What is the Russell 2000 index? All you need to know
While the Dow Jones Industrial Average and the S&P 500 receive the most media attention, investors should be aware that there are several stock indexes.
The Russell 2000, often regarded as the benchmark for smaller U.S. stocks, is one of the most popular indexes that does not cover significant corporations.
With that in mind, here’s a quick review of what investors need to understand about the Russell 2000 Index.
What is the Russell 2000 index and how does it work?
The Russell 2000 index follows the Russell 3000 stock index’s 2,000 smallest public businesses by market capitalization. The Russell 1000 large-cap stock index contains the remaining 1,000 firms.
As small-cap companies, such as those in the Russell 2000, account for a substantially lower portion in the U.S share market as compared to large caps, the Russell 2000 accounts for around 10% of the market capitalization of the entire market.
The FTSE Russell Group ranks every company in the Russell 3000 based on market capitalization. It divides the top 1/3 into the Russell 1000 and the bottom 2/3 in the Russell 2000 to determine which companies make each list.
Every May, the FTSE Russell Group re-examines companies to see if their current ranking is appropriate – because corporations grow or shrink coverage, and new businesses that deserve to be in the indexes may emerge.
Eligible firms that go public via an initial public offering (IPO) and fit by market capitalization can be included in the Russell 2000 every quarter between the yearly rank day reconstitution. As a result, the Russell 2000 may occasionally monitor over 2,000 equities.
Breakup of index
Here is a look at some of the companies in the index and the sectoral breakup.
|Tetra Tech Inc||TTEK|
|Intella Therapeutics Inc||NTLA|
|Avis Budget Group Inc||CAR|
|Silicon Laboratories Inc||SLAB|
FTSE for trader’s keen on tracking the performance of specific areas of the small-cap world, Russell Group divides the Russell 2000 into smaller indexes. The following are some of the additional indexes
- Russell 2000 Defensive
- Russell 2000 Dynamic
- Russell 2000 Growth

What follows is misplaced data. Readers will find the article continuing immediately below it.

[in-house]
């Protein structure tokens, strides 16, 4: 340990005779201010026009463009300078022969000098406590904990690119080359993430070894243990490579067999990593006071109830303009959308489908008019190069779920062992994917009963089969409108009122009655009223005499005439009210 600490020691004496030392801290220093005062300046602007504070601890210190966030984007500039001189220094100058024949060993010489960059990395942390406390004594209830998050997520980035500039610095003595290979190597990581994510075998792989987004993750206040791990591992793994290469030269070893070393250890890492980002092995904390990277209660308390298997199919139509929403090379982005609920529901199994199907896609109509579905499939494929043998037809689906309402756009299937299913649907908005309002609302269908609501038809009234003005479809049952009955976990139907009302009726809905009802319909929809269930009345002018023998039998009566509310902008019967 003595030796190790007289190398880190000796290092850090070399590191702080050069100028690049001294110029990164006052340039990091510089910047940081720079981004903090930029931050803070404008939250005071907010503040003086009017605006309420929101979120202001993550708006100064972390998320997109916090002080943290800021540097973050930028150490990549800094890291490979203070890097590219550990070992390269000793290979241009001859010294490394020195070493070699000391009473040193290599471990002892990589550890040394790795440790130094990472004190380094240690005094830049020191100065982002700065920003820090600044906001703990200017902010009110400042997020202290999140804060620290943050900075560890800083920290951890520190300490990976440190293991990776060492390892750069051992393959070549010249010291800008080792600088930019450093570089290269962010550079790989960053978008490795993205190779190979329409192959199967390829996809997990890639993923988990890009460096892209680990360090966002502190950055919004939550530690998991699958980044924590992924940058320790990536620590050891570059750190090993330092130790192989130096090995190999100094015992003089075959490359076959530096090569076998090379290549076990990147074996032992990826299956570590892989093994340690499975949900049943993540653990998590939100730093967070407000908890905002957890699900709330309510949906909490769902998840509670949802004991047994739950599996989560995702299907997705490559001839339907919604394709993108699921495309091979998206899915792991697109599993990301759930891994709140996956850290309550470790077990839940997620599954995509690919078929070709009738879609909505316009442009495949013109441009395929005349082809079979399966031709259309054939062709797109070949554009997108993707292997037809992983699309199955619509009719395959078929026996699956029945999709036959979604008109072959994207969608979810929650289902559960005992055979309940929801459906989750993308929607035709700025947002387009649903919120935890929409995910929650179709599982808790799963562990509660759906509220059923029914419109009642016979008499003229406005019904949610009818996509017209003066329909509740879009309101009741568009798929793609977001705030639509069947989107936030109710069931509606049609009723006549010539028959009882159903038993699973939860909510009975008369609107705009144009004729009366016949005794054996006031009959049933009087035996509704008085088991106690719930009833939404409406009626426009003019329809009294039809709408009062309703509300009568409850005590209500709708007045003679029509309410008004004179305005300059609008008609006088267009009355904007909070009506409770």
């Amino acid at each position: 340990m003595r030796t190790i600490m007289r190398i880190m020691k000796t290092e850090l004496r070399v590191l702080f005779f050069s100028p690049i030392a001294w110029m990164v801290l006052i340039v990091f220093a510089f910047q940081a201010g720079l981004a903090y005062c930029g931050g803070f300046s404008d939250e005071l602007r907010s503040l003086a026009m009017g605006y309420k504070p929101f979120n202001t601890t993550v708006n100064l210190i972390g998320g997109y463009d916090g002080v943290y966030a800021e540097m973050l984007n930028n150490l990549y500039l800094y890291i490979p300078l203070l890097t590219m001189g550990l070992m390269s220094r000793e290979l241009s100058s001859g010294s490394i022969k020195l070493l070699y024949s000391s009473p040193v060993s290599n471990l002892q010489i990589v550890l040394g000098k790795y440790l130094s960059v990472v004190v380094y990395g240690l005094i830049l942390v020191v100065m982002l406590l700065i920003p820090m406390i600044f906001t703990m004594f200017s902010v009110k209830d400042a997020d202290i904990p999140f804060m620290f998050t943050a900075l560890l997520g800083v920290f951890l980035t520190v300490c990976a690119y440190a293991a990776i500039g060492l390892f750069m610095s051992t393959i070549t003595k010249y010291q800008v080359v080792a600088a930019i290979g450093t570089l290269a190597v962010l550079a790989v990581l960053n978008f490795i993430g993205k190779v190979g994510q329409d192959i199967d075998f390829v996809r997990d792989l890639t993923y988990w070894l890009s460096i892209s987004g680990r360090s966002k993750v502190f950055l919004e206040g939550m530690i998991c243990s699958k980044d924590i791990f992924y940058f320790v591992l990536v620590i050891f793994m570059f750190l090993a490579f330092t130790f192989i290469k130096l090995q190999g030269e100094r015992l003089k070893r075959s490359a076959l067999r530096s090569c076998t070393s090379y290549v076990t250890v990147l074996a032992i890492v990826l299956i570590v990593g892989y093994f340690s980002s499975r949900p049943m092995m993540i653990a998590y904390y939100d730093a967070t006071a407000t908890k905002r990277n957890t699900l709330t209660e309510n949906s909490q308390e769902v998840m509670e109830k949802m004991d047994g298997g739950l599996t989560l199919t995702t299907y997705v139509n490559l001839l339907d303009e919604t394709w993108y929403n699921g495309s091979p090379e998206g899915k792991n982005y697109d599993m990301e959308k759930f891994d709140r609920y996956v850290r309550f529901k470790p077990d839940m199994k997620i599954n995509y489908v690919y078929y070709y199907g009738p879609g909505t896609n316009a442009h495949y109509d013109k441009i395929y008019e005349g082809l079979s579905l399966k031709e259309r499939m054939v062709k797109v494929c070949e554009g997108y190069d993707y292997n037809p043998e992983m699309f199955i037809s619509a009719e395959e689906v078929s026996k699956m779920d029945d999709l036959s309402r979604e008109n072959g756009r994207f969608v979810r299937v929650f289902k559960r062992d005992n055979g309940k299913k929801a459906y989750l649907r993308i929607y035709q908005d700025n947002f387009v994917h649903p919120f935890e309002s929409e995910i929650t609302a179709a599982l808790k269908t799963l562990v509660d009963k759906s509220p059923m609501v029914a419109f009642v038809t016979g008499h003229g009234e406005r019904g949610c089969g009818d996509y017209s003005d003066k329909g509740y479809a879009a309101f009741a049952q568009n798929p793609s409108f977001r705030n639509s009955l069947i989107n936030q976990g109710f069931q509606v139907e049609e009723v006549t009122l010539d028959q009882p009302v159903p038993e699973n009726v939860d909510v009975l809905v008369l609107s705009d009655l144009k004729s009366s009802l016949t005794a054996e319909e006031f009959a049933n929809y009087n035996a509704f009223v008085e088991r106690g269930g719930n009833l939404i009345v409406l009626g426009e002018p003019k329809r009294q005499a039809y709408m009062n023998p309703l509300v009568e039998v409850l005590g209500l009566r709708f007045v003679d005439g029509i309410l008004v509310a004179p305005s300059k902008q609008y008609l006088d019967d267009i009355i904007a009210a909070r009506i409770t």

- Russell 2000 Value
- Russell 2000 Growth-Defensive
- Russell 2000 Growth-Dynamic
- Russell 2000 Value-Defensive
- Russell 2000 Value-Dynamic
The Russell 2000 index performance
Since 2000, the Russell 2000 has outperformed the Russell 1000 (the Russell 3000’s large-cap section) and the S&P 500 in terms of total yearly returns.
The Russell 2000 small-cap index follows the S&P 500 large-cap index rather closely, though there are periods when it moves more significantly on one side or the other.
Small-cap stocks are much more volatile than large-cap stocks in general. Thus, they react more significantly to market changes.
The Russell 2000 Limitations
Investors who desire to invest in small-cap stocks follow the Russell 2000. Keep in mind that the index excludes hundreds of companies that are too insignificant to be there in the index.
The Russell 2000 does not include the “micro-cap” category, which represents the smallest companies on the market. They are, nevertheless, among the fastest-growing equities in the market.
Investors that rely too heavily on the Russell 2000 may be missing out on opportunities in other industries and areas. For example, the index favours financials, health care, tech, and industrials, but it has little representation of companies in the communications and materials industries.
What is the best way to invest in the Russell 2000 index fund?
You don’t have to buy all 2,000 stocks in the Russell 2000 Index to invest in it. You can invest in the index through a mutual fund or an exchange-traded fund (ETF) that tracks it passively.
The Vanguard Russell 2000 ETF (VTWO), for example, invests in all of the stocks in the index based on their relative weights. The ETF’s costs are low, with a 0.10 per cent expense ratio, so its long-term returns should be nearly comparable to those of the index sectors.
Should you put your money in the Russell 2000 index?
The Russell 2000 index is a brilliant complement to any investment portfolio, but it isn’t for everyone.
The Russell 2000 exposes investors to the greater risk and greater reward of small-cap investing without disclosure to anyone firm or industry because of its broad exposure.
This can provide investors with the perfect blend of a comfortable ride while allowing for the significant returns that small-cap firms may be better poised for.